• 2. The alleged crime would weigh heavily even taken individually
  • 3. Investigating the act or determining the suspected person’s location by other means would be significantly impeded or futile without surveillance’’

Since January 2008, ISPs and online service providers in Germany have been required to retain certain data without initial suspicion of illegal activity (Vorratsdatenspeicherung).38 The parliament passed the relevant law in November 2007,39 which implements a European Union (EU) directive40; prior to its implementation, ISPs were allowed to retain only data required for billing customers. The new law amends the Telekommunikationsgesetz (TKG). Section 113a specifies that providers of e-mail services must retain the following data:

  • If a message is sent: the sender’s e-mail and IP addresses, e-mail addresses of all
  • If a message is received: e-mail address of the sender, e-mail address of the recipient,
    IP address of the sending server;
  • If a client accesses his inbox: his e-mail address and IP address
  • For all of the preceding: date, time, and time zone.
  • Internet service providers, however, must retain the following:

  • IP address of the client;
  • A unique identifier of the client’s landline, allowing the identification of the client;
  • Date and time of the beginning and end of the user’s Internet access.

The data are then retained for six months. Section 113b establishes that the retained data may be used solely for the following purposes:

  • 1. Prosecuting criminal acts;
  • 2. Preventing substantial dangers to public safety;
  • 3. Fulfilling the lawful obligations of Germany’s intelligence offices.

An additional complaint has been filed at Germany’s Bundesverfasssungsgericht (Federal Constitutional Court) in December 2007, claiming that data retention is unconstitutional. In March 2008, the court issued an injunction to restrict data retention to exceptional cases. A final decision on data retention is still outstanding. Whatever the final judgment may be, the last several years have displayed a clear trend toward increasing Internet surveillance. Motivating factors behind this development include the impetus to prevent terrorism, to prosecute crimes, and to enforce intellectual property rights.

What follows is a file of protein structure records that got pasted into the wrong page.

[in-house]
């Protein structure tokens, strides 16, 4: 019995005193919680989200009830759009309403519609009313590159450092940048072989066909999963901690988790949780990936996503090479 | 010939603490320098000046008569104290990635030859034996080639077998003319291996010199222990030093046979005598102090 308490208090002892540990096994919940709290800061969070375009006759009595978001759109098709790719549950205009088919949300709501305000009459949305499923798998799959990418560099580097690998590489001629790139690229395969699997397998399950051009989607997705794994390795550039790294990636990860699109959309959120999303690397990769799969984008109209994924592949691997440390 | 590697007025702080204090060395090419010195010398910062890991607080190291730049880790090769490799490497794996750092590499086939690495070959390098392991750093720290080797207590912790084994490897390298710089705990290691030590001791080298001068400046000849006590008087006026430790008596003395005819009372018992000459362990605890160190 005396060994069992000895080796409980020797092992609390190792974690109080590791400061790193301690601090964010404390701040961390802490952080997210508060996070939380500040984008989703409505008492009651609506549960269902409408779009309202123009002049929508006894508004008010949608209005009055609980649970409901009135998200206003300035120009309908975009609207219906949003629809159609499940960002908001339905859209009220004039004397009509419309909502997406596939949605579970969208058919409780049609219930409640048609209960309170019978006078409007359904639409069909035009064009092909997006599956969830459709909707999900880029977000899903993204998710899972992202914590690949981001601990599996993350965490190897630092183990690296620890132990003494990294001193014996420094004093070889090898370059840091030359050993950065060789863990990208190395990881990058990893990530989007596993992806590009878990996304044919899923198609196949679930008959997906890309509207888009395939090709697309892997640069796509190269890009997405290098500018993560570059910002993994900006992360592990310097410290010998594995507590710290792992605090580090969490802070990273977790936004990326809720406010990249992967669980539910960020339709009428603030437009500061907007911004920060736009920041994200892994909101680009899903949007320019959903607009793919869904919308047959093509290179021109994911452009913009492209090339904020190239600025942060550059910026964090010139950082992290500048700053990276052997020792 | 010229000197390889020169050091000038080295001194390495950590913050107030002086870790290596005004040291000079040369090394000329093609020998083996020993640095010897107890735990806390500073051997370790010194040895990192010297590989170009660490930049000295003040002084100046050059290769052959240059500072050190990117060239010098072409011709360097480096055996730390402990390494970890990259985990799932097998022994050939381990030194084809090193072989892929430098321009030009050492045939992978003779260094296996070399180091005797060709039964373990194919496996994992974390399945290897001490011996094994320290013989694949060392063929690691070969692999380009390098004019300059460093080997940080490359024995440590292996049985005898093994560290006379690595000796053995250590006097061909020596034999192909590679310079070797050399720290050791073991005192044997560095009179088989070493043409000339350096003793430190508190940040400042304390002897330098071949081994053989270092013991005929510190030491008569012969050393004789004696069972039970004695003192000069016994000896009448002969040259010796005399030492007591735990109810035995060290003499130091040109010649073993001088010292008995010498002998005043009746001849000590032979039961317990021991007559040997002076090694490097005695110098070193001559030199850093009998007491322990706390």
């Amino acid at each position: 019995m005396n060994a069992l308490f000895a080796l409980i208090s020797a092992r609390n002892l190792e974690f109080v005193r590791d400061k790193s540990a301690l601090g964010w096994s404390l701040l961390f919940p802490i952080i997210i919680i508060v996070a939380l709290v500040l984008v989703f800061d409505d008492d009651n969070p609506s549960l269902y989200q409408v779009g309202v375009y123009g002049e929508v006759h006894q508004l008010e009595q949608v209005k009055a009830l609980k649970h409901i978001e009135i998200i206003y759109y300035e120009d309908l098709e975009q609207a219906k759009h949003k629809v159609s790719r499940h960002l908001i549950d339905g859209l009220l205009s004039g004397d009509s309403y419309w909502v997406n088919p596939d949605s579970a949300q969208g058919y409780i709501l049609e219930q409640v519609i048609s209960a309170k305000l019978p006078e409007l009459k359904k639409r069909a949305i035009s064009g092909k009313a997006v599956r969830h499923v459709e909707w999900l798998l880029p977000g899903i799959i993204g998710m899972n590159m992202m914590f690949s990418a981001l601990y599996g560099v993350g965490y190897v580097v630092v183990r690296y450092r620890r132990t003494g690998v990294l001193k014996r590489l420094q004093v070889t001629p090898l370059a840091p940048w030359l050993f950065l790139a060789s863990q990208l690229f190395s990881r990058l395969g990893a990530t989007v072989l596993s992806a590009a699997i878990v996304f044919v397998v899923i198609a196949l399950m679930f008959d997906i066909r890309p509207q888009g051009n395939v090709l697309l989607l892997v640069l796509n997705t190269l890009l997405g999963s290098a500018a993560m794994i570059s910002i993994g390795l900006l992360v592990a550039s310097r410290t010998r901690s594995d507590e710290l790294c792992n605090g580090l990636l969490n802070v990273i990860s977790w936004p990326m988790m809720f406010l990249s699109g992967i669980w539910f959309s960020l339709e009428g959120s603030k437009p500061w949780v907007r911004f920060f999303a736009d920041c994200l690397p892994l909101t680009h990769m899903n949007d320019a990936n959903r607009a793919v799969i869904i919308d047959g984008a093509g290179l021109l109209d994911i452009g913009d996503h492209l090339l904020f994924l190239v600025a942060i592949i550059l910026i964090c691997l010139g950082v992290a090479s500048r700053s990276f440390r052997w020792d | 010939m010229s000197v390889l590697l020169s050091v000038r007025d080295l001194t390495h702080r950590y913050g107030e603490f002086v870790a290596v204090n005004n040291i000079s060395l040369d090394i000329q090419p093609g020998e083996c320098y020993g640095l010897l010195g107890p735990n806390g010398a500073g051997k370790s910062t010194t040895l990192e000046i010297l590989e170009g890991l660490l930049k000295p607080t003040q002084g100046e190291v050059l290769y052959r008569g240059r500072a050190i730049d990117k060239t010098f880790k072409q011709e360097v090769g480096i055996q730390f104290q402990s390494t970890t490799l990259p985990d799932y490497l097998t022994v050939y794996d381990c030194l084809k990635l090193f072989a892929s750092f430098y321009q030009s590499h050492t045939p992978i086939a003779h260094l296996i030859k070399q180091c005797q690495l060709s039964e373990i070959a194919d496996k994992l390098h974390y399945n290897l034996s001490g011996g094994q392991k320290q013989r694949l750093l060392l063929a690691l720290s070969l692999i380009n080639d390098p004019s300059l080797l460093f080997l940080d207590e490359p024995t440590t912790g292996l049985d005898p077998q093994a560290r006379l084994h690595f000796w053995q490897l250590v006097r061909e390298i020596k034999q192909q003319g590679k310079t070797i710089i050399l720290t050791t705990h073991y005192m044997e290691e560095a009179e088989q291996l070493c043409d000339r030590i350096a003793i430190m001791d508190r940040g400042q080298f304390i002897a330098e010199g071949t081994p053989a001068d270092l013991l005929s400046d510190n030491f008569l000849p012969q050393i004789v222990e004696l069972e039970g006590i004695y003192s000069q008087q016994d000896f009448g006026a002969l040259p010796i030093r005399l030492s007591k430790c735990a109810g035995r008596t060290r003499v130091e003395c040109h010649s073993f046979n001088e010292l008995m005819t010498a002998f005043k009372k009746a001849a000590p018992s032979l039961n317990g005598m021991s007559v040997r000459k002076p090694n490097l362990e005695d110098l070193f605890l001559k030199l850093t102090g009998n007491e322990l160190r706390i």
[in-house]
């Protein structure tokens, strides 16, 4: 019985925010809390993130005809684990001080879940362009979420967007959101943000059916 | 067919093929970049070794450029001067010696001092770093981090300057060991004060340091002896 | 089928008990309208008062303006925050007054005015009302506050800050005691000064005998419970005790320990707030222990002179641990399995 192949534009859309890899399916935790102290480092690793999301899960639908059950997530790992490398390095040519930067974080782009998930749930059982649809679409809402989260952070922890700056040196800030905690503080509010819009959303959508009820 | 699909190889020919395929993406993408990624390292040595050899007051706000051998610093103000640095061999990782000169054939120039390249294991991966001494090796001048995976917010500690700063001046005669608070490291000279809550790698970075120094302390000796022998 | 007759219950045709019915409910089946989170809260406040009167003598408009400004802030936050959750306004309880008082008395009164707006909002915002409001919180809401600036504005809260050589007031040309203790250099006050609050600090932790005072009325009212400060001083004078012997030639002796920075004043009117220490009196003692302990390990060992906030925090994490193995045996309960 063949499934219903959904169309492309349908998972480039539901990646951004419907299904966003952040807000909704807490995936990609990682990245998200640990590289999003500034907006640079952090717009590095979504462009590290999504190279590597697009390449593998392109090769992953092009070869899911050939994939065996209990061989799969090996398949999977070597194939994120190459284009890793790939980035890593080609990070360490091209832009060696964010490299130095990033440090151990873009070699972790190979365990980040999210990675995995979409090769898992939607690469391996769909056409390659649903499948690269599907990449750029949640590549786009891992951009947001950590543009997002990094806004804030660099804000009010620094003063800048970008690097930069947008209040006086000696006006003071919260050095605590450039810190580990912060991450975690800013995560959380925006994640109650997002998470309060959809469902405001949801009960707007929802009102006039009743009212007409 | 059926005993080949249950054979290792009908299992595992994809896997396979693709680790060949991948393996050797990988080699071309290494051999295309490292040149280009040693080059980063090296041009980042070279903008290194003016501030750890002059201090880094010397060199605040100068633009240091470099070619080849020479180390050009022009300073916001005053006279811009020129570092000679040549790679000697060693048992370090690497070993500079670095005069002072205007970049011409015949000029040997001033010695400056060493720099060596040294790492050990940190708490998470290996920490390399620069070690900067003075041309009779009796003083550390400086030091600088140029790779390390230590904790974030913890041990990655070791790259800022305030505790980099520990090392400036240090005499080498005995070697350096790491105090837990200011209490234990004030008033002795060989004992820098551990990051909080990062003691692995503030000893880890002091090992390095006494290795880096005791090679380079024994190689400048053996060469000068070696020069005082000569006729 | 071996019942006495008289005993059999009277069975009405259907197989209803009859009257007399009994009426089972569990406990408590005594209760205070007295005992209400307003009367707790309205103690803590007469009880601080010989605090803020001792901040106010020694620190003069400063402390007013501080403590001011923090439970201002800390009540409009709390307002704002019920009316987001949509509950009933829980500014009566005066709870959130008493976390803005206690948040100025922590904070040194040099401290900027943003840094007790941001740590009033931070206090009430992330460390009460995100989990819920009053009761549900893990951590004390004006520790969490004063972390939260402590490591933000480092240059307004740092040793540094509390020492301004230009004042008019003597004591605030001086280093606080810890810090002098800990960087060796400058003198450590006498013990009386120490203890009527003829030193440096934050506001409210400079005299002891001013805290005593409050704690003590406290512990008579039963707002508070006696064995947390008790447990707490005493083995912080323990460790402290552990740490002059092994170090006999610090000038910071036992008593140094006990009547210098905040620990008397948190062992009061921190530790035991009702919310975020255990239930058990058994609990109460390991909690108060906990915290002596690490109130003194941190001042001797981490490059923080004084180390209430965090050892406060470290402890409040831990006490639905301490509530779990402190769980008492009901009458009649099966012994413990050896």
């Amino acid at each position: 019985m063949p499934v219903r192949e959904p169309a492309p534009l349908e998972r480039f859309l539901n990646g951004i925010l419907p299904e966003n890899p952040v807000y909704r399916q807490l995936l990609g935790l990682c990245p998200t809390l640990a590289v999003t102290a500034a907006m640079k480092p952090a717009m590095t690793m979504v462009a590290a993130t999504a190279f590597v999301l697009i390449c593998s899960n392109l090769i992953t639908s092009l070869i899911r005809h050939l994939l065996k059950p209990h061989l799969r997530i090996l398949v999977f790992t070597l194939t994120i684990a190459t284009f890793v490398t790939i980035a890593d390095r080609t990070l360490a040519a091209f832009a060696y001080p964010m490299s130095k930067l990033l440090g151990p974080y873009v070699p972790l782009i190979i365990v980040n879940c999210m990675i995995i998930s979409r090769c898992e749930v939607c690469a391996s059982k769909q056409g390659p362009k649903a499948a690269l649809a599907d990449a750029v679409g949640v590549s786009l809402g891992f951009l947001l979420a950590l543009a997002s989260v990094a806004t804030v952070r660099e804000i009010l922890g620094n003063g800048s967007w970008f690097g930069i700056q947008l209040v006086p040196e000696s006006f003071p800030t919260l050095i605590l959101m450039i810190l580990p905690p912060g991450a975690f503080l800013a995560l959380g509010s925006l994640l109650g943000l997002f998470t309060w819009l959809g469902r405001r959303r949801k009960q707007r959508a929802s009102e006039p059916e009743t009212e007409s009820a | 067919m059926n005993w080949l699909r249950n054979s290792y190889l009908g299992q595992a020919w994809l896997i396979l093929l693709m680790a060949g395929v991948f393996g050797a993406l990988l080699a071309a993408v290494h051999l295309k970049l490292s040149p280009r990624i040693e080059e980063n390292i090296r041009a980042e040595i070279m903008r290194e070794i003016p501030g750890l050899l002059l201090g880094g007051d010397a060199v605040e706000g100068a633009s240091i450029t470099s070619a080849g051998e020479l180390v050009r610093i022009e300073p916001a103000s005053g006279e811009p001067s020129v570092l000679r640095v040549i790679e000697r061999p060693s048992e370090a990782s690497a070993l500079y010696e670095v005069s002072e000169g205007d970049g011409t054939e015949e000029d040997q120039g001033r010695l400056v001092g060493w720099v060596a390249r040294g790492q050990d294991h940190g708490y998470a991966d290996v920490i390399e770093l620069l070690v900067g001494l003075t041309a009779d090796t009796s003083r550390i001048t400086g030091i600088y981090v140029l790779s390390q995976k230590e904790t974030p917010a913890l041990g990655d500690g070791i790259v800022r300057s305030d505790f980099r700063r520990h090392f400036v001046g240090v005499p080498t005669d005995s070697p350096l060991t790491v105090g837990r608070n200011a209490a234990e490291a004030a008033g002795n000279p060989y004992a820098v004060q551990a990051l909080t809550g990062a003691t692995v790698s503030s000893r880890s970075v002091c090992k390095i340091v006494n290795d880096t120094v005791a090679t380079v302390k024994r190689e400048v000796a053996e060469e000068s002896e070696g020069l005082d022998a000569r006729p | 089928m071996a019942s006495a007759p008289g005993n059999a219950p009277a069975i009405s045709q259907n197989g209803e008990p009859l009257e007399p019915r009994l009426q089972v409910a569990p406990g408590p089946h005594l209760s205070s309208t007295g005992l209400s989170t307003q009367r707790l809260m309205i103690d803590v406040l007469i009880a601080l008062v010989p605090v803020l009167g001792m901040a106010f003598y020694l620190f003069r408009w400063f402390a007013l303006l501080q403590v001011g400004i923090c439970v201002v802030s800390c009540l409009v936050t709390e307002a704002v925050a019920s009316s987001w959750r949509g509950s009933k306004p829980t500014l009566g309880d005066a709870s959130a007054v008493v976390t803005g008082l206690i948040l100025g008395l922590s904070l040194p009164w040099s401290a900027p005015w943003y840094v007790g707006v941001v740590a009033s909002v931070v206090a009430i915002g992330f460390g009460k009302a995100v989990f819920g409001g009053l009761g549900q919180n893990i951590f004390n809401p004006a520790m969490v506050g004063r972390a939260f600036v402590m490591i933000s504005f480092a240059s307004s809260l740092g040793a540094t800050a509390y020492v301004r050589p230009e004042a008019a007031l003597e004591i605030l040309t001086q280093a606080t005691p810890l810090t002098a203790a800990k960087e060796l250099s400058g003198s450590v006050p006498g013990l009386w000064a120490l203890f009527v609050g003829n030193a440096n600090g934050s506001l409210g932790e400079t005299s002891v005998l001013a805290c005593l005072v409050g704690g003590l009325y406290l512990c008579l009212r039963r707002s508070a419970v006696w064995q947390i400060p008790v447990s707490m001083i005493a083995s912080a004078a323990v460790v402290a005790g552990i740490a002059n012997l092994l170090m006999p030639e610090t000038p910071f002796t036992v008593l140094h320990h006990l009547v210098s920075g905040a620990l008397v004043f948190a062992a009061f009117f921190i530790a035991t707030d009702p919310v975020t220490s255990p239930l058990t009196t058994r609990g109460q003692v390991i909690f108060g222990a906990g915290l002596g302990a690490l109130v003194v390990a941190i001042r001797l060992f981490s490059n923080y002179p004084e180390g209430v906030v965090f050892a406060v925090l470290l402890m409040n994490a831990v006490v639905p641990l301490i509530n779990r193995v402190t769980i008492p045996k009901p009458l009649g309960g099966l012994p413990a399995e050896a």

Finally, the fear of terrorism and right-wing extremism has led not only to the monitoring of e-mails and chat rooms by the Bundeskriminalamt (Federal Criminal Police Office), but also to the idea of ‘‘online raids.’’41 This involves infecting a suspect’s personal computer with Trojan software, which records data entered in order to extract the relevant information clandestinely. However, online raids remain highly controversial. The federal constitutional court ruled in March 2008 that online raids may be used only in exceptional circumstances.42

ONI Testing Results

In 2007 and 2008, the OpenNet Initiative conducted testing on T-Online, Arcor, and 1&1 and found no evidence of filtering, despite Germany’s laws prohibiting certain content. After ONI testing, however, the German government signed an agreement with five leading ISPs for the filtering of child pornography using DNS tampering.43 Although the filters will initially target a list of approximately 1,000 child pornography sites, the Ministry of Family Affairs has stated that it could be expanded to include other content in the future.


Currently, German users can access the Internet with only mild restrictions. However, the April 2009 filtering bill and the recent legislation on data retention could have a staggering effect on Web site access and Internet surveillance in the future. The decision to implement a large-scale filtering system follows in the footsteps of a number of other European nations, including the United Kingdom and Scandinavian countries, and could prove to be influential for other members of the EU.